Nazem Kadri's emotional Cup triumph bigger than hockey
Nazem Kadri hoists the Stanley Cup following a 2-1 victory in Game 6. Photo by John Bazemore/AP.

TAMPA, Fla. — After silencing all of the doubt and the doubters, Nazem Kadri had the strangest sensation when he finally lifted the Stanley Cup above his head.

He could barely feel it.

The thumb surgery that threatened to keep him out of the entire Final came with so much pain in his right hand that Kadri had it frozen for the three games he managed to play. So when Colorado Avalanche teammate Jack Johnson handed the 35-pound trophy over to Kadri during their team’s celebratory lap on Sunday night, it took everything he had to hoist that thing in the air.

“Do you know what kind of andrenline’s going through my body right now?” Kadri said. “I’ve got some freezing in there, too.”

He took a six-week recovery prognosis and returned in a little more than two. The second-line centre managed to line up for just one faceoff and was in discomfort during all 73 shifts he skated in the series.

He needed medical trainer Matt Sokolowski’s help to tie his skates before stepping on the ice.

It was such a surprise that Kadri rejoined the Avalanche lineup for Game 4 last week that his parents, Sam and Sue, didn’t have enough time to travel from their home in London to be at the game in Tampa.

Imagine how shocking it was when they watched him score the overtime winner from their living room.

“I played basketball and my vertical’s probably like about two inches. It was four feet that night,” Sam Kadri said. “It was amazing.”

Kadri celebrates with his teammates following his overtime winner in Game 4. Photo by John Bazemore/AP.

Nearly as amazing as Nazem Kadri’s path to becoming a Stanley Cup champion.

You already know about the playoff suspensions and the trade he never wanted out of Toronto. About the tough love he endured when he was selected seventh overall by the Leafs in 2009 but had to wait until age 22 for his first full NHL season.

Some of the challenges he had to overcome were self-inflicted. Others came in the form of barriers he had to knock down.

Kadri is the first self-identifying Muslim player to win the Stanley Cup, and he endured his fair share of Islamaphobia and racism along the way. That includes earlier in these playoffs, when he was targeted with vicious social media posts after accidentally colliding with Jordan Binnington and injuring the St. Louis Blues goaltender.

“I never forget where I came from, never forget my roots,” he said.

“It just gives you a dose of what’s real out there in the world right now. It’s sad to see that,” Sam Kadri said. “I could respect anybody who says, ‘Man, you’re a dirty player,’ whatever you want to say about him. But once you start bringing in the race card, it’s out of line. I admire him a lot because anybody else you could fold under those circumstances and he decided to do something about it.”

Sam Kadri never played hockey, but he used it as a vehicle to assimilate to Canadian culture after immigrating with his parents from Lebanon in the 1960’s. He had four daughters and a son of his own, and first started dreaming of Nazem winning the Stanley Cup when the boy was 2 years old.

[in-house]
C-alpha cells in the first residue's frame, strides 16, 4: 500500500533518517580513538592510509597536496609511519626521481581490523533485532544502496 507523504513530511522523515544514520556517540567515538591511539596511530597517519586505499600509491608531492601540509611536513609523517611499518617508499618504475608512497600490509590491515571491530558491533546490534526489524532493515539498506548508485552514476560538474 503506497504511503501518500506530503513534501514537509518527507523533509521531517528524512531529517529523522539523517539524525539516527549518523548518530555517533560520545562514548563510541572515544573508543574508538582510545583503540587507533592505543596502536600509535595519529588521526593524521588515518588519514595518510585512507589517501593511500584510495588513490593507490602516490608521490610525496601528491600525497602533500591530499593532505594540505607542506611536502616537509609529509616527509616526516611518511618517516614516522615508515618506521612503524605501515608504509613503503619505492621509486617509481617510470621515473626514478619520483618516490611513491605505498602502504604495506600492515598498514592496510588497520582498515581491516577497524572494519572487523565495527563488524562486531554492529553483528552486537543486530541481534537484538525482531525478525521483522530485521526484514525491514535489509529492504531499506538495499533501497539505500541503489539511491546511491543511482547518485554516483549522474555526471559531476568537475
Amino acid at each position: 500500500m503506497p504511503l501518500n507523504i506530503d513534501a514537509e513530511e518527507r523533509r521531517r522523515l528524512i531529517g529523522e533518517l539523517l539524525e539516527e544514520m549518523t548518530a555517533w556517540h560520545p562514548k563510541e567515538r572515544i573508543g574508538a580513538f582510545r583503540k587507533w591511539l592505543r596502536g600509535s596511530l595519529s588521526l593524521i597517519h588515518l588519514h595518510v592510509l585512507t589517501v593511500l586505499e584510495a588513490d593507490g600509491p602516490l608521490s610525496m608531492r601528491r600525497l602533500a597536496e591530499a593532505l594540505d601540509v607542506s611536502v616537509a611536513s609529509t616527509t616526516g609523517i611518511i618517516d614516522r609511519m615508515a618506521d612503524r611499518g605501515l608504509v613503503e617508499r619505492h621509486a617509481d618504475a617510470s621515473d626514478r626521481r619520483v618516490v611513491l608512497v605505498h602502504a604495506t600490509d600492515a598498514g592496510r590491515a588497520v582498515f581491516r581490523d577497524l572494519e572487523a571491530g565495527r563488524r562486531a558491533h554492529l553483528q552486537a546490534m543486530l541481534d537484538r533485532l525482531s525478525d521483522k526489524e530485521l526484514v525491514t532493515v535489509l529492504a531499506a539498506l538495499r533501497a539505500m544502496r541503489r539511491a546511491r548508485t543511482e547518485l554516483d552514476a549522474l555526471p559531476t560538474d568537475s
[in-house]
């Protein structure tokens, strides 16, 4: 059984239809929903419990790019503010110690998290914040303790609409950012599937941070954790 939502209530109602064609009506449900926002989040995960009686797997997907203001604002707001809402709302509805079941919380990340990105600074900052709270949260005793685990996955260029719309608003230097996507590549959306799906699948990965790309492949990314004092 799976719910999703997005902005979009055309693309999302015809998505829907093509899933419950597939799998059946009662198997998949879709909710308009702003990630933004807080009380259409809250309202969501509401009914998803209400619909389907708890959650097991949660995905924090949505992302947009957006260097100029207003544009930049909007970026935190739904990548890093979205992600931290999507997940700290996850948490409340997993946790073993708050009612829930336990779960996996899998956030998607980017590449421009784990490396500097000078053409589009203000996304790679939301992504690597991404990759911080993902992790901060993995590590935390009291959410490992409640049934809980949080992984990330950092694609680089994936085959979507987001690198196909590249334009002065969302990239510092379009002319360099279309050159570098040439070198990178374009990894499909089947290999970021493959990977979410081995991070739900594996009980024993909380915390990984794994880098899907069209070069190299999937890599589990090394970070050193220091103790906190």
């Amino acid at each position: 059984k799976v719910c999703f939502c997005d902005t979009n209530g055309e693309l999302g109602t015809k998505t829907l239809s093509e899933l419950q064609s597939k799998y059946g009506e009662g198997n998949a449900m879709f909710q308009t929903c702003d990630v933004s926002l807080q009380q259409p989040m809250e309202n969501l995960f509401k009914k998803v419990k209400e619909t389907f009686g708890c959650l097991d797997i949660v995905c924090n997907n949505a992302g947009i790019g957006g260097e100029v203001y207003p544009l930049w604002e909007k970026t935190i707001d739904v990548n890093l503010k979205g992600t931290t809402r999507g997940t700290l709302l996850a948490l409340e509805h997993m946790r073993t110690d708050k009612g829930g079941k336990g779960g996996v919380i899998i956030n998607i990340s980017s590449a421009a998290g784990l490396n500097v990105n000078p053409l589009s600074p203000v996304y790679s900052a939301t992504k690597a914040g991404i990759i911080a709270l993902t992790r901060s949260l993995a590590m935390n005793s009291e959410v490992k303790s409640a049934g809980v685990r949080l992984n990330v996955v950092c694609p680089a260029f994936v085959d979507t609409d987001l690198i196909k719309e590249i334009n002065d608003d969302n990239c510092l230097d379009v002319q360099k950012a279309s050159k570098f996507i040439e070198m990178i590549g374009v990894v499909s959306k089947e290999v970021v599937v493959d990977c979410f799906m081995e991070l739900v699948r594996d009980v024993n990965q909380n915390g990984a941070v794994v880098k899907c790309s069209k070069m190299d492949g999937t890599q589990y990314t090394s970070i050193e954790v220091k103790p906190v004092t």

They enjoyed a long emotional embrace on the ice at Amalie Arena after Colorado stopped the Lightning’s bid for a three-peat with a 2-1 win.

Sam didn’t think Nazem would be able to get back from his thumb injury in time to make an impact in the series. Amid the chaos of the celebration, Nazem insisted that his dad lift and kiss the Cup.

“For us, we’re Canadians at heart, first and foremost,” Sam said. “We’re proud to be Muslim Canadians. I think [seeing Nazem win is] going to do a lot for the younger generations.

“Hopefully we get that stigma of racism out of every sport, out of our culture, out of our society.”

The sight of Kadri lifting the Cup brought joy to various corners of the sport. He received numerous messages of support from former Leafs teammates and said, “I hope for the same for them.”

Dallas Eakins, Kadri’s first professional coach with the AHL Marlies, remains in touch with him to this day.

“I am so extremely proud of this young man and his family,” said Eakins, now the Anaheim Ducks head coach. “His passion and competitiveness continue to be his greatest assets. His intangible is grit. He is a true gamer. Absolutely love seeing Naz and his father Sammy celebrating together.

“The Kadri's are all about family.”

And now the family name will be inscribed into the rounded silver edges of the Stanley Cup.

Kadri was driven by the chance to clear the clouds above his head. The Leafs dealt him to Colorado in July 2019 after a second consecutive playoff suspension, and that trade has aged about as well as an open bottle of champagne left in the sun for a couple days.

He earned another lengthy playoff suspension last spring with the Avalanche.

“Everyone that thought I was a liability in the playoffs can kiss my ass,” Kadri said during an on-ice interview with CBC.

He finished with 15 points in 16 postseason games. He received a second-place Conn Smythe Trophy vote and will enter free agency as one of the most desirable names on the market next month.

In the here and now, Kadri could only smile. This was a long time coming.

“I can’t even explain it. It feels better than I thought it would be,” he said. “To do it with these guys, how we did it, the adversity we faced. Amazing. I want to go celebrate.”

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